The Environmental Communicator should not, in our opinion, never losing, his “educational role”, which thus becomes a privileged mediator between the general public and the "environmental experts” Note 12. This is more relevant when a teacher is asked to communicate the Environment. Both the educational and academic world are strongly influenced by the new forms of communication offered by the so-called "Web 2.0”. The interactivity, the universality, the multimedia and the simplicity of use of Social Media today is widely applied by students or researchers adapting capabilities to their needs for both "creating network" and for training purposes.
But are the digital scholars sufficiently prepared to collect the online information and environmental data that are both scientifically proven and not tied to vested interests? A very recent study conducted at international level by CIBER for The Scholarly Communications International Observatory – SCIO has shown that the “digital native” researchers (under 35 years old) mainly rely on the most popular search engines (e.g.: Google) and the most widespread Social Media (e.g.: Facebook, Twitter) find the suitable information to their education or research. But it has equally pointed out a generalized inability to be able to identify the social network with open access network designed to facilitate the sharing of the scientific knowledge, as the ResearchGate. All this should make we think on the need to prepare an appropriate environmental training that, from first grade secondary-schooling and upper secondary schooling, prepares the new generations to properly handle the news, the information and the scientific data published for free on the Net: the Open Research Data.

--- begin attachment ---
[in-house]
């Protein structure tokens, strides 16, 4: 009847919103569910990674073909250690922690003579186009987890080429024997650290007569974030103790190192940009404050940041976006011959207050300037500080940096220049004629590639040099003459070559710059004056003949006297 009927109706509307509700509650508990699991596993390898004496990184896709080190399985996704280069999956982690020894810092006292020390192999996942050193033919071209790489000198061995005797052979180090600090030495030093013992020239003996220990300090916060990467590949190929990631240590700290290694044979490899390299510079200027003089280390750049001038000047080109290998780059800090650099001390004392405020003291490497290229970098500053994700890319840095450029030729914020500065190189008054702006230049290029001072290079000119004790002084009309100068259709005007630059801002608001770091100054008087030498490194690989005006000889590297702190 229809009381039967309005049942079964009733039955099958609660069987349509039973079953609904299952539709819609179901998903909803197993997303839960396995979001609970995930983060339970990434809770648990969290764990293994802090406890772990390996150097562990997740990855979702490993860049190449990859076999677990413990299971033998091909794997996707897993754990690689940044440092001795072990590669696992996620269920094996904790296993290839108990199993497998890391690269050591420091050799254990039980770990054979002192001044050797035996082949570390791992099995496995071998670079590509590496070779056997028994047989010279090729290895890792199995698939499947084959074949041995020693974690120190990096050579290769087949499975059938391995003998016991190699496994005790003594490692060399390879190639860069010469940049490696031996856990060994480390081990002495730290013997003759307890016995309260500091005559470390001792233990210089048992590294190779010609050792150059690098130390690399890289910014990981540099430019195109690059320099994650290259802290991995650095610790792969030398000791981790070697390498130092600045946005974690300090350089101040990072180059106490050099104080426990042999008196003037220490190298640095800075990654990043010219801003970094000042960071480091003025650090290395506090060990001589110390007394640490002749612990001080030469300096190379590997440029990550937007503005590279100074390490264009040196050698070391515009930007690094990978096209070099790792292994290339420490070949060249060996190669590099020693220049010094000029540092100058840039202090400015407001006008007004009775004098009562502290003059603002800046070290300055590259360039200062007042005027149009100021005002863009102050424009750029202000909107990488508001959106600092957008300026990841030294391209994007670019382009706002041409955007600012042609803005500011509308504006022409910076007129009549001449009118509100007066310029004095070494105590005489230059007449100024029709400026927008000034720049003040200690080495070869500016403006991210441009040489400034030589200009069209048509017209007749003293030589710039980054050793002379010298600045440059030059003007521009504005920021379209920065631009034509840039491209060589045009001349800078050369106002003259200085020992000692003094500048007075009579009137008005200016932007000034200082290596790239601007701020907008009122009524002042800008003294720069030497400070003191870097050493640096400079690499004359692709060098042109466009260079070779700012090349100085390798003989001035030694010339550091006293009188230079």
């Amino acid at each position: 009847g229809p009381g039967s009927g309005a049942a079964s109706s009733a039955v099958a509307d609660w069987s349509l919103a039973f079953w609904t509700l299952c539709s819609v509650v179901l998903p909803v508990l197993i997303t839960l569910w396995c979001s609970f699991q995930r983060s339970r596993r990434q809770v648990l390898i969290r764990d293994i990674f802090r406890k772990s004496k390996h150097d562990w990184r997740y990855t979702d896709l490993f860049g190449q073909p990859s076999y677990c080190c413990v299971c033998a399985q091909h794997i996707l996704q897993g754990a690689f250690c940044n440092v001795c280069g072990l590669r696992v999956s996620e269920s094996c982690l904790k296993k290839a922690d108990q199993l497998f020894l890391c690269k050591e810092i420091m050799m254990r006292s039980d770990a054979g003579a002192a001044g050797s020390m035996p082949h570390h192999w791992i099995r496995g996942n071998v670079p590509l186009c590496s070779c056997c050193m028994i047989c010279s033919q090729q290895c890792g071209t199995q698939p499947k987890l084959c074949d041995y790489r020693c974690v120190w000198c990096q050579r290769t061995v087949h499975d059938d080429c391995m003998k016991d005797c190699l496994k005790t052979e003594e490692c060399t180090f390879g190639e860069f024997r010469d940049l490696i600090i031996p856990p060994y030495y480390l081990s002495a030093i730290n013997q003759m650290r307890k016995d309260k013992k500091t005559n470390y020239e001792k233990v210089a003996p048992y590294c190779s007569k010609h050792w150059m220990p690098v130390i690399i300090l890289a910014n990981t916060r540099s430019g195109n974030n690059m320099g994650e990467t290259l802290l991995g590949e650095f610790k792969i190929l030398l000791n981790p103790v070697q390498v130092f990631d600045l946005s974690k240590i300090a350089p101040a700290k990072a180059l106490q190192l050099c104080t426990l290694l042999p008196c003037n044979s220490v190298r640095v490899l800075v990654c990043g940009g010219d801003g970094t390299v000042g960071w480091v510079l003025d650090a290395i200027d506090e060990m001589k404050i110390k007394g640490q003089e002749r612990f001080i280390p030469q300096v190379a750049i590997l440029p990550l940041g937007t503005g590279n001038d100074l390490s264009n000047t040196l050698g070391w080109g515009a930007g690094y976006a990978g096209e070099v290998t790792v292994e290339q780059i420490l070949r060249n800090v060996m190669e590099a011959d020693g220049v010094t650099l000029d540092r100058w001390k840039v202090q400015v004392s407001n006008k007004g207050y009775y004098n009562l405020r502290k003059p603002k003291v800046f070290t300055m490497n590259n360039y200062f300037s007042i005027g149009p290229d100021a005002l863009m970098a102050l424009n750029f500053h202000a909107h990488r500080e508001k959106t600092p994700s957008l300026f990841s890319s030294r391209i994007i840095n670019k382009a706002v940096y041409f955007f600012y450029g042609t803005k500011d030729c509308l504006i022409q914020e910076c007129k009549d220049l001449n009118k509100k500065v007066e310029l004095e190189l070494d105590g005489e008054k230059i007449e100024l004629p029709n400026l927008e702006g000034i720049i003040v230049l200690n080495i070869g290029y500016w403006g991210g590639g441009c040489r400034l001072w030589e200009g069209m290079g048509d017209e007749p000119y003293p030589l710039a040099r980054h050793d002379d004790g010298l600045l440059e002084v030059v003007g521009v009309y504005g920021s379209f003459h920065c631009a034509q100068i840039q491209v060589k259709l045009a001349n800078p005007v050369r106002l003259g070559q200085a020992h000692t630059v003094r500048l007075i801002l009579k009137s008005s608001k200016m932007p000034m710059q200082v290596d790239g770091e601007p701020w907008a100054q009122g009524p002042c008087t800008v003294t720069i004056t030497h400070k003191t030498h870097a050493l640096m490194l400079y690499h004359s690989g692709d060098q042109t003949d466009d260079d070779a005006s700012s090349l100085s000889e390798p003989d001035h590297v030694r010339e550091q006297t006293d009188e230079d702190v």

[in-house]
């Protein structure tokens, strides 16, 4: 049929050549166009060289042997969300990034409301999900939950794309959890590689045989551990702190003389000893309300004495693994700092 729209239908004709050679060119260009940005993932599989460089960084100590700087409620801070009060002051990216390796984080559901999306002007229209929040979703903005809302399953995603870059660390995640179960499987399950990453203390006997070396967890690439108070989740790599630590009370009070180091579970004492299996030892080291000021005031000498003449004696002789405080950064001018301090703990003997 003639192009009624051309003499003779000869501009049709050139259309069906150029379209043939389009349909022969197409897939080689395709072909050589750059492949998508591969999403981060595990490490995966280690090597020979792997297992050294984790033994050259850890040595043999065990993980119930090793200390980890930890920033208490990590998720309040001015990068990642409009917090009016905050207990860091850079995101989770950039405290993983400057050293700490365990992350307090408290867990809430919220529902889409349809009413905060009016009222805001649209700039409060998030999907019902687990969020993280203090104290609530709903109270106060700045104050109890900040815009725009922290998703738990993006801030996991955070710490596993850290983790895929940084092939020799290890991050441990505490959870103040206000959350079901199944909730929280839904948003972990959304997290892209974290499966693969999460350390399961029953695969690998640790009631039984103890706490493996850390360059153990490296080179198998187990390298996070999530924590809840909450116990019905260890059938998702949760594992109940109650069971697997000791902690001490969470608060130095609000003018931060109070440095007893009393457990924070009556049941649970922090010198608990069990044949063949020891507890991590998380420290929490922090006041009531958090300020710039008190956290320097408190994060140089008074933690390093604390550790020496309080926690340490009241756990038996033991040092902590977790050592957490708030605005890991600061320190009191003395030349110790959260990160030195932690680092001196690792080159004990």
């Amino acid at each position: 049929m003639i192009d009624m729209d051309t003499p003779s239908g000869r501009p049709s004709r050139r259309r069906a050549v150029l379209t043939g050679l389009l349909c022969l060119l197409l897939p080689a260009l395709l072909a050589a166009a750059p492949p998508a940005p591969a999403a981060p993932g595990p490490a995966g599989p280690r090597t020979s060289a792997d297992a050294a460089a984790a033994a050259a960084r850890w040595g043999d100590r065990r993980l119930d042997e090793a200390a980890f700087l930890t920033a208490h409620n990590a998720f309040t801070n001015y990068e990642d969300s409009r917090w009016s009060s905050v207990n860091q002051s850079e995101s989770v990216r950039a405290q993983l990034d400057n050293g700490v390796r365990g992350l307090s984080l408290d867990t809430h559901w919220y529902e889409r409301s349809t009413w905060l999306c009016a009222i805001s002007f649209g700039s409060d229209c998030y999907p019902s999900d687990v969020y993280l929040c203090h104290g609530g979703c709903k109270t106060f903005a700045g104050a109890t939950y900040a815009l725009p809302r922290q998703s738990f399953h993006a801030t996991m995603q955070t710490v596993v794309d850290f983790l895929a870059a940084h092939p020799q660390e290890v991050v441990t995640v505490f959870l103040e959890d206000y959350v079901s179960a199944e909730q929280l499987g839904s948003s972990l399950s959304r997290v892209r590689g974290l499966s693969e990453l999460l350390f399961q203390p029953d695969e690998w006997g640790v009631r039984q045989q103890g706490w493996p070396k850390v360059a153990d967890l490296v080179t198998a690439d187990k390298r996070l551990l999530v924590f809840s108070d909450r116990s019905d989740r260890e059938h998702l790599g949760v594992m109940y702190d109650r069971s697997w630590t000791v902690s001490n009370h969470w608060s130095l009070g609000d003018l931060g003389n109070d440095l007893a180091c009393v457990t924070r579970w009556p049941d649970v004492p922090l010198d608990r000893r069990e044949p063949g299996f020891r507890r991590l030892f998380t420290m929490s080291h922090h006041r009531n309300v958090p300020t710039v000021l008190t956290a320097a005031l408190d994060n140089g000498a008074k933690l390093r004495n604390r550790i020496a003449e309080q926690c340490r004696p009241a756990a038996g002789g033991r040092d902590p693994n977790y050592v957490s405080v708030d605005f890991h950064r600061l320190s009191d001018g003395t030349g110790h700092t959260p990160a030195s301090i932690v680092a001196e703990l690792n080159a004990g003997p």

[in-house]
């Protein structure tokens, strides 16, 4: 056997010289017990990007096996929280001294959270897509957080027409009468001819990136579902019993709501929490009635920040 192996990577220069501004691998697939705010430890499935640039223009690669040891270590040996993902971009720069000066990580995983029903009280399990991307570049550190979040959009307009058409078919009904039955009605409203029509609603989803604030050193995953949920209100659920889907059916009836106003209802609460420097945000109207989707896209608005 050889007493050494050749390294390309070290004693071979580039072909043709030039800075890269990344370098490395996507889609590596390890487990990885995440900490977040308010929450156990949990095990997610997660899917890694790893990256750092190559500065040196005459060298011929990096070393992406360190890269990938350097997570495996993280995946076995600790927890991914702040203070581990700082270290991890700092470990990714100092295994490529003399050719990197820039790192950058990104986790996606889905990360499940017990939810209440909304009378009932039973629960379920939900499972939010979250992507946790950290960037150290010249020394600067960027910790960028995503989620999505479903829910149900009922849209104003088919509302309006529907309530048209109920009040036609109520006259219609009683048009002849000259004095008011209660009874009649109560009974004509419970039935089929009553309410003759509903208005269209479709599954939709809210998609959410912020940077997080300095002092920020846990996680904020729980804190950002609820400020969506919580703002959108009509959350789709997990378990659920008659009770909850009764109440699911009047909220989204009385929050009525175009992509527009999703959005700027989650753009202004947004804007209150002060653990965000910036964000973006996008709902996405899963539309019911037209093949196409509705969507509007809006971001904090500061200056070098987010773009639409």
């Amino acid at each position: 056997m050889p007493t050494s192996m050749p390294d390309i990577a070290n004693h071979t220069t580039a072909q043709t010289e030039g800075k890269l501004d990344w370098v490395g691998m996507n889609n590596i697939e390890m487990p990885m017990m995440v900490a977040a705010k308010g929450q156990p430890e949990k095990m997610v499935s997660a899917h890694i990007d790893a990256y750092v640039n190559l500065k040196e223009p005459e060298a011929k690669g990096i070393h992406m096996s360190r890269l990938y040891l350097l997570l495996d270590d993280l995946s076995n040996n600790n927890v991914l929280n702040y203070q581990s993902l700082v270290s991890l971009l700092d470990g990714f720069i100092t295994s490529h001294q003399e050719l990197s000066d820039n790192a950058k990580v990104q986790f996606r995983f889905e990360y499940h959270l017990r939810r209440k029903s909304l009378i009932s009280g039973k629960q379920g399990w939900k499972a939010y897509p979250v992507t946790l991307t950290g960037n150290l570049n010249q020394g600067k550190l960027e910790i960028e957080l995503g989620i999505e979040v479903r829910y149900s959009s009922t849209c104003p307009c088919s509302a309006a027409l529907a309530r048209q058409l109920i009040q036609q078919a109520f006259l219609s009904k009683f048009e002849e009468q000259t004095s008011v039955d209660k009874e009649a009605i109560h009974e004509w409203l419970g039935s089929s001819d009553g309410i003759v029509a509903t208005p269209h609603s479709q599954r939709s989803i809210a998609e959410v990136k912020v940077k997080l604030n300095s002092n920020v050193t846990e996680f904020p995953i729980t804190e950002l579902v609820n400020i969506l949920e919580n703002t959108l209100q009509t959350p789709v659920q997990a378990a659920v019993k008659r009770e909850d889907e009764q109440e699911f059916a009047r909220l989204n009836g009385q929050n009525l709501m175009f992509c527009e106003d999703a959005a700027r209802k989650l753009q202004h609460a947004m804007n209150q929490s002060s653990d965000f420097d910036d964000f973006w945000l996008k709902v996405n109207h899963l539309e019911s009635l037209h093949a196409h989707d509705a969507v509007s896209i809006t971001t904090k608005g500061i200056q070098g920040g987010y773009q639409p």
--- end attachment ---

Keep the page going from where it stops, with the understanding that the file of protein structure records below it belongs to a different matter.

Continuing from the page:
Photos > Claudia Jaguaribe came third at the Photographic Competiion “The Syngenta Photography Award – Exploring Global Challenges”, 2017 edition called: Grow/Conserve a) Amazonia Forest, Brazil, © 2010-2014; b) Mangue, Mato Grosso, Brazil, © 2010-2014; c) Pantanal, Mato Grosso, Brazil, © 2010-2014 - http://www.claudiajaguaribe.com.br/en
All the qualities of the environmental communicator.
On the basis of reflections made so far, we could then affirm that that the effectiveness of the environmental communication is a synonym of: quality and clarity of contents; traceability of sources; multidisciplinary; sharing the environmental message; reporting of the "health status" of the Environment around us; planning communication chain for medium to long-term scenarios; drawing up of learning strategies to help the identification of reliable online sources, as well as the participation of all stakeholders and listening skills of their feedbacks.
With this in mind, the “professional specialisation” combined with ground practice represents a virtuous binomial that empowers the relationship between the Environmental Communicator and his audience, also in the ethical virtue which he is bound by his professional membership. We cannot forget, in fact, that «the Environment that we experiment and that we can influence is largely the result of how we prepare ourselves up to represent the world» (James Cantrill e Christine Oravec, 1996) Note 13. Communicating the Environment assumes responsibility, awareness and participation to the “environmental cause”.